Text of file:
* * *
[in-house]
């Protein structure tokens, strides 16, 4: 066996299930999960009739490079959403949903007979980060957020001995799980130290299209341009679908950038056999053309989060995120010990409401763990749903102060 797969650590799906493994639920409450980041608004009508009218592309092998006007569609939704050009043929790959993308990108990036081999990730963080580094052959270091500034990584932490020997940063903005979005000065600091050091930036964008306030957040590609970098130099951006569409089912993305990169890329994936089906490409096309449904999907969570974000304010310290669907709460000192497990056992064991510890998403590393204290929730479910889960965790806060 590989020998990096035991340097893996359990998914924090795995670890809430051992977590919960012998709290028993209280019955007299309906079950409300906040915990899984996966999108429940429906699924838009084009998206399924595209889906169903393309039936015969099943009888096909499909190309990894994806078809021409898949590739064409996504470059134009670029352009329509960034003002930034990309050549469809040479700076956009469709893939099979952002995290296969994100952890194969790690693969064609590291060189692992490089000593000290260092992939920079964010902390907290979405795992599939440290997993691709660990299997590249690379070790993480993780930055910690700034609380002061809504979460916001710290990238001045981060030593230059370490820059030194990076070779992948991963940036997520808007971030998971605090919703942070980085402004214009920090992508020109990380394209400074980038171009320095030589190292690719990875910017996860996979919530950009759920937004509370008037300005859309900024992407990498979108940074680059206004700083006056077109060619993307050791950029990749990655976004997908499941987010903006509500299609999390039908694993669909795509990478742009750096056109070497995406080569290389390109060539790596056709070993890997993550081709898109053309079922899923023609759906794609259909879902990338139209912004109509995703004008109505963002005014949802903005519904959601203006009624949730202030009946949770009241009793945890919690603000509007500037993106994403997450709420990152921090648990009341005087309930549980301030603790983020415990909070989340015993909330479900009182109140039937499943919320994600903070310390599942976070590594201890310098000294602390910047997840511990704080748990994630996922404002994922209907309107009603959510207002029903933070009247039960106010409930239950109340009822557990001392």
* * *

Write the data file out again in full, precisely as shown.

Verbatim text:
[in-house]
């Protein structure tokens, strides 16, 4: 066996299930999960009739490079959403949903007979980060957020001995799980130290299209341009679908950038056999053309989060995120010990409401763990749903102060 797969650590799906493994639920409450980041608004009508009218592309092998006007569609939704050009043929790959993308990108990036081999990730963080580094052959270091500034990584932490020997940063903005979005000065600091050091930036964008306030957040590609970098130099951006569409089912993305990169890329994936089906490409096309449904999907969570974000304010310290669907709460000192497990056992064991510890998403590393204290929730479910889960965790806060 590989020998990096035991340097893996359990998914924090795995670890809430051992977590919960012998709290028993209280019955007299309906079950409300906040915990899984996966999108429940429906699924838009084009998206399924595209889906169903393309039936015969099943009888096909499909190309990894994806078809021409898949590739064409996504470059134009670029352009329509960034003002930034990309050549469809040479700076956009469709893939099979952002995290296969994100952890194969790690693969064609590291060189692992490089000593000290260092992939920079964010902390907290979405795992599939440290997993691709660990299997590249690379070790993480993780930055910690700034609380002061809504979460916001710290990238001045981060030593230059370490820059030194990076070779992948991963940036997520808007971030998971605090919703942070980085402004214009920090992508020109990380394209400074980038171009320095030589190292690719990875910017996860996979919530950009759920937004509370008037300005859309900024992407990498979108940074680059206004700083006056077109060619993307050791950029990749990655976004997908499941987010903006509500299609999390039908694993669909795509990478742009750096056109070497995406080569290389390109060539790596056709070993890997993550081709898109053309079922899923023609759906794609259909879902990338139209912004109509995703004008109505963002005014949802903005519904959601203006009624949730202030009946949770009241009793945890919690603000509007500037993106994403997450709420990152921090648990009341005087309930549980301030603790983020415990909070989340015993909330479900009182109140039937499943919320994600903070310390599942976070590594201890310098000294602390910047997840511990704080748990994630996922404002994922209907309107009603959510207002029903933070009247039960106010409930239950109340009822557990001392």